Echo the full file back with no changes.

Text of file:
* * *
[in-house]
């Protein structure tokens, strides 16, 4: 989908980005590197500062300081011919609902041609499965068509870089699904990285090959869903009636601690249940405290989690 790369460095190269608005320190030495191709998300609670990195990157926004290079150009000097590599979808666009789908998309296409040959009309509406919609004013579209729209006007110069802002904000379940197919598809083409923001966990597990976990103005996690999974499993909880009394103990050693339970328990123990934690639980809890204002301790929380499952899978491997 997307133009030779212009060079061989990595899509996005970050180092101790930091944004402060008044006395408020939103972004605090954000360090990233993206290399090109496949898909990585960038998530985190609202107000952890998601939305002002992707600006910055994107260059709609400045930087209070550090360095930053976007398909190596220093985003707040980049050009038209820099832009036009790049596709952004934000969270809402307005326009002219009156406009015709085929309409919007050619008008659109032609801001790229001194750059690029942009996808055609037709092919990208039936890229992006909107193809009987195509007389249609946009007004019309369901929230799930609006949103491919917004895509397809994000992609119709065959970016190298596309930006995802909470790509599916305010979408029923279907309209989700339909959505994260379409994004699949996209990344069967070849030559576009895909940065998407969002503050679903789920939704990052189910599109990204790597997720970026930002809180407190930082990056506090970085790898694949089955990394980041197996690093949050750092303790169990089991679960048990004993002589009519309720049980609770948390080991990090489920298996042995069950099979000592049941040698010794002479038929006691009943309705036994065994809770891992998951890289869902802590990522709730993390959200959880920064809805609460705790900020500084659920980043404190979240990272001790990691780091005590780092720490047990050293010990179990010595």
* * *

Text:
[in-house]
């Protein structure tokens, strides 16, 4: 989908980005590197500062300081011919609902041609499965068509870089699904990285090959869903009636601690249940405290989690 790369460095190269608005320190030495191709998300609670990195990157926004290079150009000097590599979808666009789908998309296409040959009309509406919609004013579209729209006007110069802002904000379940197919598809083409923001966990597990976990103005996690999974499993909880009394103990050693339970328990123990934690639980809890204002301790929380499952899978491997 997307133009030779212009060079061989990595899509996005970050180092101790930091944004402060008044006395408020939103972004605090954000360090990233993206290399090109496949898909990585960038998530985190609202107000952890998601939305002002992707600006910055994107260059709609400045930087209070550090360095930053976007398909190596220093985003707040980049050009038209820099832009036009790049596709952004934000969270809402307005326009002219009156406009015709085929309409919007050619008008659109032609801001790229001194750059690029942009996808055609037709092919990208039936890229992006909107193809009987195509007389249609946009007004019309369901929230799930609006949103491919917004895509397809994000992609119709065959970016190298596309930006995802909470790509599916305010979408029923279907309209989700339909959505994260379409994004699949996209990344069967070849030559576009895909940065998407969002503050679903789920939704990052189910599109990204790597997720970026930002809180407190930082990056506090970085790898694949089955990394980041197996690093949050750092303790169990089991679960048990004993002589009519309720049980609770948390080991990090489920298996042995069950099979000592049941040698010794002479038929006691009943309705036994065994809770891992998951890289869902802590990522709730993390959200959880920064809805609460705790900020500084659920980043404190979240990272001790990691780091005590780092720490047990050293010990179990010595």